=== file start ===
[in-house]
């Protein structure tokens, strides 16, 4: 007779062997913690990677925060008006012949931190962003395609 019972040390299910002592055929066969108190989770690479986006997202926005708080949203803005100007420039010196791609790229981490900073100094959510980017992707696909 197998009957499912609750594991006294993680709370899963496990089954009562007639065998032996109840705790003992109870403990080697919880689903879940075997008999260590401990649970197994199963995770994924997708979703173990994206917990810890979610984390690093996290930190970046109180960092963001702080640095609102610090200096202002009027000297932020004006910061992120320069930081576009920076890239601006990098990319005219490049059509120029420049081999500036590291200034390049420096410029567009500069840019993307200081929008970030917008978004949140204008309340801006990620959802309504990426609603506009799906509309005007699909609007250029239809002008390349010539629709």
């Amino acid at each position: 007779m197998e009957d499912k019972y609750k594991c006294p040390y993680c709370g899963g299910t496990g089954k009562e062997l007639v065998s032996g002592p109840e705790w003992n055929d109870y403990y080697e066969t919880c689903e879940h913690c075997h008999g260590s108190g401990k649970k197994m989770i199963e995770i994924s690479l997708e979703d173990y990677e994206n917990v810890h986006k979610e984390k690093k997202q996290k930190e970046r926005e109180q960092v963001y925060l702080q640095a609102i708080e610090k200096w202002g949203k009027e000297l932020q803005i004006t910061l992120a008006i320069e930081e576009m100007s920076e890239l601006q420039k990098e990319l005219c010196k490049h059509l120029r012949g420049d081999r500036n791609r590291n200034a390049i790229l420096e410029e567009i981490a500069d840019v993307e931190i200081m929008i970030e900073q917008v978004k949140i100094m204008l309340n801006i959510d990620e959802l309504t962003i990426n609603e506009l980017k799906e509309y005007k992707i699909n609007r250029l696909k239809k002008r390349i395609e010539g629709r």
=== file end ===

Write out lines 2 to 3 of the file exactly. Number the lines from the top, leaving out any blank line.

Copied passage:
């Protein structure tokens, strides 16, 4: 007779062997913690990677925060008006012949931190962003395609 019972040390299910002592055929066969108190989770690479986006997202926005708080949203803005100007420039010196791609790229981490900073100094959510980017992707696909 197998009957499912609750594991006294993680709370899963496990089954009562007639065998032996109840705790003992109870403990080697919880689903879940075997008999260590401990649970197994199963995770994924997708979703173990994206917990810890979610984390690093996290930190970046109180960092963001702080640095609102610090200096202002009027000297932020004006910061992120320069930081576009920076890239601006990098990319005219490049059509120029420049081999500036590291200034390049420096410029567009500069840019993307200081929008970030917008978004949140204008309340801006990620959802309504990426609603506009799906509309005007699909609007250029239809002008390349010539629709």
């Amino acid at each position: 007779m197998e009957d499912k019972y609750k594991c006294p040390y993680c709370g899963g299910t496990g089954k009562e062997l007639v065998s032996g002592p109840e705790w003992n055929d109870y403990y080697e066969t919880c689903e879940h913690c075997h008999g260590s108190g401990k649970k197994m989770i199963e995770i994924s690479l997708e979703d173990y990677e994206n917990v810890h986006k979610e984390k690093k997202q996290k930190e970046r926005e109180q960092v963001y925060l702080q640095a609102i708080e610090k200096w202002g949203k009027e000297l932020q803005i004006t910061l992120a008006i320069e930081e576009m100007s920076e890239l601006q420039k990098e990319l005219c010196k490049h059509l120029r012949g420049d081999r500036n791609r590291n200034a390049i790229l420096e410029e567009i981490a500069d840019v993307e931190i200081m929008i970030e900073q917008v978004k949140i100094m204008l309340n801006i959510d990620e959802l309504t962003i990426n609603e506009l980017k799906e509309y005007k992707i699909n609007r250029l696909k239809k002008r390349i395609e010539g629709r």